sub script_wordpress_install
local ($d, $version, $opts, $files, $upgrade) = @_;
local ($out, $ex);
if ($opts->{'newdb'} && !$upgrade) {
        local $err = &create_script_database($d, $opts->{'db'});
        return (0, "Database creation failed : $err") if ($err);
local ($dbtype, $dbname) = split(/_/, $opts->{'db'}, 2);
local $dbuser = $dbtype eq "mysql" ? &mysql_user($d) : &postgres_user($d);
local $dbpass = $dbtype eq "mysql" ? &mysql_pass($d) : &postgres_pass($d, 1);
local $dbphptype = $dbtype eq "mysql" ? "mysql" : "psql";
local $dbhost = &get_database_host($dbtype);
local $dberr = &check_script_db_connection($dbtype, $dbname, $dbuser, $dbpass);
return (0, "Database connection failed : $dberr") if ($dberr);

The next step is to extract the downloaded source code, and then copy it to the created destination directory. This is done by calling the unzip and cp commands as the Virtualmin domain owner, so that there is no risk of files that he is not supposed to have access to being over-written. The source code temporary file can be found from the files hash reference in the source key, which was defined by the script_scriptname_files function.

Note how the code checks for expected files after extracting and copying the source, to make sure that the commands called actually succeeded.

# Create target dir
if (!-d $opts->{'dir'}) {
        $out = &run_as_domain_user($d, "mkdir -p ".quotemeta($opts->{'dir'}));
        -d $opts->{'dir'} ||
                return (0, "Failed to create directory : <tt>$out</tt>.");

# Extract tar file to temp dir
local $temp = &transname();
mkdir($temp, 0755);
chown($d->{'uid'}, $d->{'gid'}, $temp);
$out = &run_as_domain_user($d, "cd ".quotemeta($temp).
                               " && unzip $files->{'source'}");
local $verdir = "wordpress";
-r "$temp/$verdir/wp-login.php" ||
        return (0, "Failed to extract source : <tt>$out</tt>.");

# Move html dir to target
$out = &run_as_domain_user($d, "cp -rp ".quotemeta($temp)."/$verdir/* ".
local $cfileorig = "$opts->{'dir'}/wp-config-sample.php";
local $cfile = "$opts->{'dir'}/wp-config.php";
-r $cfileorig || return (0, "Failed to copy source : <tt>$out</tt>.");

Most scripts or applications have a configuration file of some kind that defines where to access the database, what domain they are running under, the URL path, and possibly an initial login and password. The script installers is responsible for creating or modifying this file to use the database connection details supplied by the opts paramater, as shown in the code snippet below.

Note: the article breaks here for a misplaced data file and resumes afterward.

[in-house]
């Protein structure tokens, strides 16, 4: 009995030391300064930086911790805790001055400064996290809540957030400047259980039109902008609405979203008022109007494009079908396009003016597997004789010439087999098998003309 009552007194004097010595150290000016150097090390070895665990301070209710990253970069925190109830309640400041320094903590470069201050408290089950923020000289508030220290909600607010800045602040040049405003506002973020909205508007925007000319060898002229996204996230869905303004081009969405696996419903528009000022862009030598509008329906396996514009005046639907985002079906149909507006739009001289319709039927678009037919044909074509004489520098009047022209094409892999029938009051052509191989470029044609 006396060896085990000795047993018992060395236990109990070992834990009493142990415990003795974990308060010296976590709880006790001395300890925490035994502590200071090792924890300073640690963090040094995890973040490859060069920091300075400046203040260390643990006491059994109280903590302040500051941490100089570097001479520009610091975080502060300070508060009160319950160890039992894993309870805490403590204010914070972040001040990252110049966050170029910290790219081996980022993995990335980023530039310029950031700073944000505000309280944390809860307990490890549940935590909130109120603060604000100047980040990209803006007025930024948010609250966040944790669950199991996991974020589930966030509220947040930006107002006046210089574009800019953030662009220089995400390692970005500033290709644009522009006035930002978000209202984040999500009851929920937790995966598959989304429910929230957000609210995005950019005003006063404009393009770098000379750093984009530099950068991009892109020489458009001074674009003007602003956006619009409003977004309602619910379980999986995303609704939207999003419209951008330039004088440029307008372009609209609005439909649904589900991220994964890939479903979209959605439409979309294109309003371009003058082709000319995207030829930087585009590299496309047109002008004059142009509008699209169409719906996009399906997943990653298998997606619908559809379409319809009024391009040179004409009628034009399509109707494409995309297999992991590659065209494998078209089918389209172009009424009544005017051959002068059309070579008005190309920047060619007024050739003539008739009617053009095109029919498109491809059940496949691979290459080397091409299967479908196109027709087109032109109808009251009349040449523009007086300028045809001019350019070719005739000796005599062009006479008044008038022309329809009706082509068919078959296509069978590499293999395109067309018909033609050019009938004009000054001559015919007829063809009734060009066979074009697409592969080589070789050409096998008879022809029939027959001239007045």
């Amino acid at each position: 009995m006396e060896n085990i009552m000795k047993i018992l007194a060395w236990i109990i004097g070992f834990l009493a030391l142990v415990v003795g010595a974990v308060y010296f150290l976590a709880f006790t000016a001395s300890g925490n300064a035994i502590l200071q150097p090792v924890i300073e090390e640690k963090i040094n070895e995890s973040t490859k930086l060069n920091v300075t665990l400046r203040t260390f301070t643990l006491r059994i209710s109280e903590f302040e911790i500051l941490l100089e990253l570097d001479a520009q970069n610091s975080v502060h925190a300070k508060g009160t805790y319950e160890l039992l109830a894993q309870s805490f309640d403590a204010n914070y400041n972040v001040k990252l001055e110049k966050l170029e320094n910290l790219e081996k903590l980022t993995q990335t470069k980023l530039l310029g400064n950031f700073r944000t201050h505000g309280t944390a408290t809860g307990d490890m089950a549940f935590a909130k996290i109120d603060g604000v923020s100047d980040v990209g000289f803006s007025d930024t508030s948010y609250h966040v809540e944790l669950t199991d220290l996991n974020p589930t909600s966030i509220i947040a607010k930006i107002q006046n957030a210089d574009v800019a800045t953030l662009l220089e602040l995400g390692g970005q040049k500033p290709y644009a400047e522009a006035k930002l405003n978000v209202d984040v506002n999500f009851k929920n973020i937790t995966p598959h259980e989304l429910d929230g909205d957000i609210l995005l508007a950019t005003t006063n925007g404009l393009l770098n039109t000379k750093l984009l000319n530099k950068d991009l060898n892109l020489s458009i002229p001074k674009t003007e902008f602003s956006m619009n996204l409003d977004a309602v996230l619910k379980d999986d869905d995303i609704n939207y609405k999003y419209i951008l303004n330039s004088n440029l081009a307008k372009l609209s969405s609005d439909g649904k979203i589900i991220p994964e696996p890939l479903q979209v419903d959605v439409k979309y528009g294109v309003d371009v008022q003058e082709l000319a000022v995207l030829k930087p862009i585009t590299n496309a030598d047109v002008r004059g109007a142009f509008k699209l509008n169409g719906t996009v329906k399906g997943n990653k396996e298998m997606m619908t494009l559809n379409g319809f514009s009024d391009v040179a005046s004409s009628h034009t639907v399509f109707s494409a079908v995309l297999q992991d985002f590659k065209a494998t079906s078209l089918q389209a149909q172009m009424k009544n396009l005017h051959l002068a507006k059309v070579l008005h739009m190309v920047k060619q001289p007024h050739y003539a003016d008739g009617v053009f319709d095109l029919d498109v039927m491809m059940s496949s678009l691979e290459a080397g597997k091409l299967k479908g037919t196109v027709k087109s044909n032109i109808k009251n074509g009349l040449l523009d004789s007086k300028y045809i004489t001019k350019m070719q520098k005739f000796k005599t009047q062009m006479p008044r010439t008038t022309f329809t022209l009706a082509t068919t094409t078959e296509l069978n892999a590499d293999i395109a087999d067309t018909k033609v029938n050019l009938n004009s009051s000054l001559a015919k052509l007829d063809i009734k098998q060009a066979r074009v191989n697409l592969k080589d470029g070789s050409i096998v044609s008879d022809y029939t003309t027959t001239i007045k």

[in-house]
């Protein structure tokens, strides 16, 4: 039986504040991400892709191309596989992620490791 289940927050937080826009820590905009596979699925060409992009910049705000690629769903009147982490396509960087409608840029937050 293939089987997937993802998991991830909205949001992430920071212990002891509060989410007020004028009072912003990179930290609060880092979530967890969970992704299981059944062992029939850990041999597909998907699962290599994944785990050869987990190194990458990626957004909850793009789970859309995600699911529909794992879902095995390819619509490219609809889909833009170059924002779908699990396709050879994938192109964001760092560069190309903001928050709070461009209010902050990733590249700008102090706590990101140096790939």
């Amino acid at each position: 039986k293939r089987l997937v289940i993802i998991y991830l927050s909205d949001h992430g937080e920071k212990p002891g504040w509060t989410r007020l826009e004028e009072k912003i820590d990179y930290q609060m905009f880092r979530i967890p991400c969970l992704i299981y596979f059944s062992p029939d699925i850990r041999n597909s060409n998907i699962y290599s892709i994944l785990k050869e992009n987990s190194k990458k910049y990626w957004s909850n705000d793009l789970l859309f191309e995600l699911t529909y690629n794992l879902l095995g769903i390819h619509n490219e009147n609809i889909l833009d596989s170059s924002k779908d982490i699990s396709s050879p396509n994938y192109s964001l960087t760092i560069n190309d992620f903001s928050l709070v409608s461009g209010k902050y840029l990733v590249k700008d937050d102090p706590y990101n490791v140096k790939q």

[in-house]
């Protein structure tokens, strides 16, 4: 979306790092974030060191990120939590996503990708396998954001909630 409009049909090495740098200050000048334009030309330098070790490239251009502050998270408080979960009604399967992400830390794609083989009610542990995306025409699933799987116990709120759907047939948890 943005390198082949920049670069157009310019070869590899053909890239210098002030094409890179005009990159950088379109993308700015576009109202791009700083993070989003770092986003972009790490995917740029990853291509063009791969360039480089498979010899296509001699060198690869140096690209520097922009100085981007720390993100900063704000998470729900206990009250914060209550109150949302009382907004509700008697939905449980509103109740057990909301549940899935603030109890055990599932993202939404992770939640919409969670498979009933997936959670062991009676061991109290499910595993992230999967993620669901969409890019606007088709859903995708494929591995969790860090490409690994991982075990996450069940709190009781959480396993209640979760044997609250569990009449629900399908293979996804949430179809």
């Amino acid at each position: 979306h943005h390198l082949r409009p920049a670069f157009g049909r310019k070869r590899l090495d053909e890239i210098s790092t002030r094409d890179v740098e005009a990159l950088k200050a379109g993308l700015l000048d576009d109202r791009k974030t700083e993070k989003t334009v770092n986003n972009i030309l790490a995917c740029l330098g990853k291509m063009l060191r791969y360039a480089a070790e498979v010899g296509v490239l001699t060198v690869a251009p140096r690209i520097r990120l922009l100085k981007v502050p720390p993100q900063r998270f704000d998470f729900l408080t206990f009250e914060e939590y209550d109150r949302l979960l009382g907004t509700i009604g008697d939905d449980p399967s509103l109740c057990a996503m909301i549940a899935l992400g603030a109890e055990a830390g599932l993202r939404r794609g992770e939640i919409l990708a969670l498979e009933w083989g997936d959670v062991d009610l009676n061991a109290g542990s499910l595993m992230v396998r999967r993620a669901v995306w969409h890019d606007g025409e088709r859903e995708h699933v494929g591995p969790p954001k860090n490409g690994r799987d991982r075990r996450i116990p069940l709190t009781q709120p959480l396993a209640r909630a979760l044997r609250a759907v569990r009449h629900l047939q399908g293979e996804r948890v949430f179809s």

Be careful when upgrading, as in general the existing configuration file will be valid for the new version. This means that it doesn't need to be re-created, and should be preserved during the upgrade process if necessary.

# Copy and update the config file
if (!-r $cfile) {
        &run_as_domain_user($d, "cp ".quotemeta($cfileorig)." ".
        local $lref = &read_file_lines($cfile);
        local $l;
        foreach $l (@$lref) {
                if ($l =~ /^define\('DB_NAME',/) {
                        $l = "define('DB_NAME', '$dbname');";
                if ($l =~ /^define\('DB_USER',/) {
                        $l = "define('DB_USER', '$dbuser');";
                if ($l =~ /^define\('DB_HOST',/) {
                        $l = "define('DB_HOST', '$dbhost');";
                if ($l =~ /^define\('DB_PASSWORD',/) {
                        $l = "define('DB_PASSWORD', '$dbpass');";
                if ($opts->{'multi'}) {
                        if ($l =~ /^define\('VHOST',/) {
                                $l = "define('VHOST', '');";
                        if ($l =~ /^\$base\s*=/) {
                                $l = "\$base = '$opts->{'path'}/';";

In some cases, a script will come with a file of SQL statements that can be used to create and populate tables in its database. Others like WordPress do this automatically when they are first accessed. If the application you are installing needs SQL to be run as part of its setup process, you can use code like the fragment below, which was taken from the WebCalendar installer :

if (!$upgrade) {
        # Run the SQL setup script
        if ($dbtype eq "mysql") {
                local $sqlfile = "$opts->{'dir'}/tables-mysql.sql";
                ($ex, $out) = &mysql::execute_sql_file($dbname, $sqlfile, $dbuser, $dbpass);
                $ex && return (0, "Failed to run database setup script : <tt>$out</tt>.");

The final part of the script_scriptname_install function is returning information to Virtualmin about how to access the new script, and where it is installed. In some cases, a script will have two URLs - the one for administration (which should be references in the second element of the returned array), and the one for general use (which should be in the 4th element).

local $url = &script_path_url($d, $opts).
             ($upgrade ? "wp-admin/upgrade.php" : "wp-admin/install.php");
local $userurl = &script_path_url($d, $opts);
local $rp = $opts->{'dir'};
$rp =~ s/^$d->{'home'}\///;
return (1, "WordPress installation complete. It can be accessed at <a href='$url'>$url</a>.", "Under $rp using $dbphptype database $dbname", $userurl);

script_scriptname_uninstall(&domain, version, &opts)

This function is responsible for cleaning up all files and database tables created by the install code. It is only called when the user deletes a script from a domain, not when upgrading. If most cases, determining which tables to remove is simple, as they all start with some prefix (like wp_ in the case of WordPress). But if a script has created a tables that cannot be automatically identified, your installer will need to have this list hard-coded. See the installer for an example.